Most will know of and have used the Erase tool but if you click and hold the button that selects this tool a menu will appear with two other erase tools in – the Background Erase Tool and the Magic Erase Tool. In this tutorial we'll be taking a closer look at the Background Erase Tool.
Top shot: How the image first looked. Bottom shot: After we used the Background Erase tool.
What does it do?
The Background Erase tool, which turns your cursor into a circle with a crosshair in it, sounds rather self explanatory but don't be fooled in to thinking all of what's in your background, if there are various tones and colours, will vanish in a few strokes, leaving your background intact. Why? Well this tool samples colours as you drag it around your photo so if you click the crosshair on blue sky (first image) it will only remove the blues you brush over in your shot. However, if you move your cursor so the crosshair now sits over a different colour, say the building in this shot, it will start removing that instead of the blue sky (second image).
Is it easy to use?
The Background Eraser is one of the easiest tools Photoshop has for removing large parts of an image. Do remember it's an erase tool though which makes it destructive so do duplicate your layer (Layer>Duplicate Layer) so you have an original copy to go back to just in case.
You can adjust the size of the tool by either right-clicking on your image or by going to the tool bar which is found towards the top of the window (the arrow in the image is pointing to it). Here you can change the Diameter, Hardness, Spacing, Angle and the roundness of the tool. There's Size and Tolerance options be these are only useful when you're not using a mouse. Most of the time you'll want to use a hard tool as if you make it too soft it can leave some of the colour you're trying to remove behind. For those of you who like shortcuts, you can use the [ and ] keys to adjust the size of your tool.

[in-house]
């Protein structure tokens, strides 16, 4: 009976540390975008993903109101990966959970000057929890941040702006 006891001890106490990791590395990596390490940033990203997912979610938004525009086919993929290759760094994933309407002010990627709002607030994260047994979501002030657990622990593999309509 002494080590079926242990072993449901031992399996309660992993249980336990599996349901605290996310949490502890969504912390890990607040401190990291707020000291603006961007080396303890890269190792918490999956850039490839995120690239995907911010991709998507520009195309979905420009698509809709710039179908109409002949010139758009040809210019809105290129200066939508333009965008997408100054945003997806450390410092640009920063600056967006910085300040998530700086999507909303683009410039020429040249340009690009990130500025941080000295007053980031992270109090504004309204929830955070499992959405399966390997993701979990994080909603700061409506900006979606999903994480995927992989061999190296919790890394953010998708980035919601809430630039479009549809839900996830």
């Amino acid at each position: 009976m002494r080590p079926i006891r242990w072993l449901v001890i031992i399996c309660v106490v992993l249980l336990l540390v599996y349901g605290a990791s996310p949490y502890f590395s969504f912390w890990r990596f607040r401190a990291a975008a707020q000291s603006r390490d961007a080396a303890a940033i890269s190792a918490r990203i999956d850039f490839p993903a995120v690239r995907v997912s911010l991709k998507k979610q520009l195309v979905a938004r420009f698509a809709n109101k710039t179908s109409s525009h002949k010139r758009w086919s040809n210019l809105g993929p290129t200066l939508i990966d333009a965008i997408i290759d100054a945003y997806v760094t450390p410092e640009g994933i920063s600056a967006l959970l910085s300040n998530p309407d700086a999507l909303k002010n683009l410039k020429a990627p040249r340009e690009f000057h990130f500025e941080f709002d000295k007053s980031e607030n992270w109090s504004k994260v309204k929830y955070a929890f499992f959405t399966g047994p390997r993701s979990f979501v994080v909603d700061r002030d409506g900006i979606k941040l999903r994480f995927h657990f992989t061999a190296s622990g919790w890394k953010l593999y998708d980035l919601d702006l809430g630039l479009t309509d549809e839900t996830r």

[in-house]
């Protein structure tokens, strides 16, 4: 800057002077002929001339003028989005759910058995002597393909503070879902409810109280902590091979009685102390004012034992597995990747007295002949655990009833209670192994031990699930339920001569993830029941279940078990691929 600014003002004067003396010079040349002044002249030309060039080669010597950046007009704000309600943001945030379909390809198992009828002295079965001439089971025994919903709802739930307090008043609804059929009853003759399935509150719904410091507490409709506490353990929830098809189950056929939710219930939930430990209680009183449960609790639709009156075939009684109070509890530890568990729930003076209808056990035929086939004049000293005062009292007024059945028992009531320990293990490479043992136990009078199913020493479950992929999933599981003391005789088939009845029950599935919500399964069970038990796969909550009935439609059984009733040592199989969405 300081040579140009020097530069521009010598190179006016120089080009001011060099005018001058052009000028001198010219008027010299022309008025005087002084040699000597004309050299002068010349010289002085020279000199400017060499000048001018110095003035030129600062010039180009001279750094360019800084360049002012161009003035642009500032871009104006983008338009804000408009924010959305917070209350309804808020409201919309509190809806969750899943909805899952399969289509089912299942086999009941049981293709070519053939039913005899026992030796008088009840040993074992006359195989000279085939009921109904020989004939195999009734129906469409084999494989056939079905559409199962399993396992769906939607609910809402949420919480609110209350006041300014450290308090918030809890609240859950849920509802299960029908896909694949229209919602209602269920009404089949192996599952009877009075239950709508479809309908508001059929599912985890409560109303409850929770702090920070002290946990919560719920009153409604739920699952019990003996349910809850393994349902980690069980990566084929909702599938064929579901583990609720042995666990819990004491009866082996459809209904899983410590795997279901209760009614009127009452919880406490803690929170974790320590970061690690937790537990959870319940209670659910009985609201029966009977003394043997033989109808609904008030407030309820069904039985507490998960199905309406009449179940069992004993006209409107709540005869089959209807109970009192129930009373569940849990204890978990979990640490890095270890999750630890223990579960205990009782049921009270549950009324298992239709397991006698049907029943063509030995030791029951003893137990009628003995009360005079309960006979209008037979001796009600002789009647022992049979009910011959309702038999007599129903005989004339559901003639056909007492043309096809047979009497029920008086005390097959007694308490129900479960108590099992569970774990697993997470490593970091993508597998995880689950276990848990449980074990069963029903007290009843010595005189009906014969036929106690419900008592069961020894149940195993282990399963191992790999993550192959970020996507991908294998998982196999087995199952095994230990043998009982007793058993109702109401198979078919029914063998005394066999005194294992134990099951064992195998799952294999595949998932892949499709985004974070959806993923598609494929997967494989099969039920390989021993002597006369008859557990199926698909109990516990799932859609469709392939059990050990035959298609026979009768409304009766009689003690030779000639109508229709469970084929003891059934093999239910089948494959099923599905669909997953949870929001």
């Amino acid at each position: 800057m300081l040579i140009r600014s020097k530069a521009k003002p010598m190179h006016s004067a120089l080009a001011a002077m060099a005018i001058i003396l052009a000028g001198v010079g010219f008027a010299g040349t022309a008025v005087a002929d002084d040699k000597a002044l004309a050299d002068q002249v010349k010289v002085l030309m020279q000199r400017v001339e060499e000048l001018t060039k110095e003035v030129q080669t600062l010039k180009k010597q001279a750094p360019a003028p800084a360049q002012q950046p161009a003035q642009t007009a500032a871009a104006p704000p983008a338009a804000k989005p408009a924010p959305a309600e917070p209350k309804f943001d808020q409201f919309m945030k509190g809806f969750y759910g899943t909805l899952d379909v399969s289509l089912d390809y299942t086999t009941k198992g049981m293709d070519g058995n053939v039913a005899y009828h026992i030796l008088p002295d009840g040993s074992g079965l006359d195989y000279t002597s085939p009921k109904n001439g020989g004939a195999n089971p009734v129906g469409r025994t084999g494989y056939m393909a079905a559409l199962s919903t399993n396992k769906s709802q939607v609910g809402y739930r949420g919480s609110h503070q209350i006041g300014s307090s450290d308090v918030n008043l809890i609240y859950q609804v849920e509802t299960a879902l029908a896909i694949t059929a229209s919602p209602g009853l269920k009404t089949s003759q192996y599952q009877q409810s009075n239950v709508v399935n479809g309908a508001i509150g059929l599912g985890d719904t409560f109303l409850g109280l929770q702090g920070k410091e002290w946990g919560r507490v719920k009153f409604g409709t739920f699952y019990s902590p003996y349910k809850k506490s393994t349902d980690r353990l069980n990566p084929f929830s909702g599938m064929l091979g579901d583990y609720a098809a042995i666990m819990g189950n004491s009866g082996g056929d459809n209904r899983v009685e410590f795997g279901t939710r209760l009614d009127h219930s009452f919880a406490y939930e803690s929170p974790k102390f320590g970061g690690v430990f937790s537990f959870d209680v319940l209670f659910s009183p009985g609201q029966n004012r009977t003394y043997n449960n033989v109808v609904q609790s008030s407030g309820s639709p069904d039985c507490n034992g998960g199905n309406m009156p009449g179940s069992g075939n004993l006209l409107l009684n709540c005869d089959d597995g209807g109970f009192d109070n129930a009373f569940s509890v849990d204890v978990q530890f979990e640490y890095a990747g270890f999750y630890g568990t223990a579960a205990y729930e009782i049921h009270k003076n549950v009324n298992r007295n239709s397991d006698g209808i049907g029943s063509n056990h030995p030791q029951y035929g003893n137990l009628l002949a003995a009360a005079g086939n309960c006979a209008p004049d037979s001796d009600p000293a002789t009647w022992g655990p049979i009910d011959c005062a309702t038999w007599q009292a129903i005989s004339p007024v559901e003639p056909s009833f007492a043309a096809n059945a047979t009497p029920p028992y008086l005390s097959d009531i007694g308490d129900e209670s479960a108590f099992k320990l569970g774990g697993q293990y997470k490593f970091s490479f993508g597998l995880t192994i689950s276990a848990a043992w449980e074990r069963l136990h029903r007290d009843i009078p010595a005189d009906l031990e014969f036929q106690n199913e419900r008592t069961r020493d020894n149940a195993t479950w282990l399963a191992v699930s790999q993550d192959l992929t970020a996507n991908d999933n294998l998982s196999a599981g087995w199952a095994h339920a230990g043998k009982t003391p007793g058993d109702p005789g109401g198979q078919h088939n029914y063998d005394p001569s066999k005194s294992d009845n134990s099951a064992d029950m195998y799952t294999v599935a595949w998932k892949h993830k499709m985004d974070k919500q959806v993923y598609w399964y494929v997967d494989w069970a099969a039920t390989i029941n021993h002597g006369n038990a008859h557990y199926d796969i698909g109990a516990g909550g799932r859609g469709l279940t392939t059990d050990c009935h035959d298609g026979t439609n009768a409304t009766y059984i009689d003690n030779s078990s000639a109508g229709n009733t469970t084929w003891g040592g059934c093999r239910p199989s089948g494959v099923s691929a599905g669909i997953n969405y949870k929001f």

How to use it
In our example we want to remove the blue sky and leave the part of the building that's in shot behind. To do this we click the cursor so the crosshair is sat over the blue sky. By doing so Photoshop knows we want to remove this colour so when we begin to move the cursor, the blue sky will be erased.
In theory, this means we don't have to worry about erasing the building because as long as the crosshair stays over the blur part of the shot, the tool won't erase any of the building as it's not blue. This means it's easy to get close to the edges of objects of different shades without worrying you'll delete it. Of course this doesn't always happen though, as we'll explain further down the page, but there are a few adjustments you can make to ensure it does.
Making further tool adjustments
Take a look at the tool bar which can be found towards the top of the window.
How the tool samples
Next to where you can change the tool's size there are three images with eyedroppers in them.
From left to right there's the Continuous option which is selected automatically by Photoshop, Once and a Select From Background option.
Continuous is what allows you to move the cursor around your image so any area the crosshair
moves over becomes the target colour that's removed.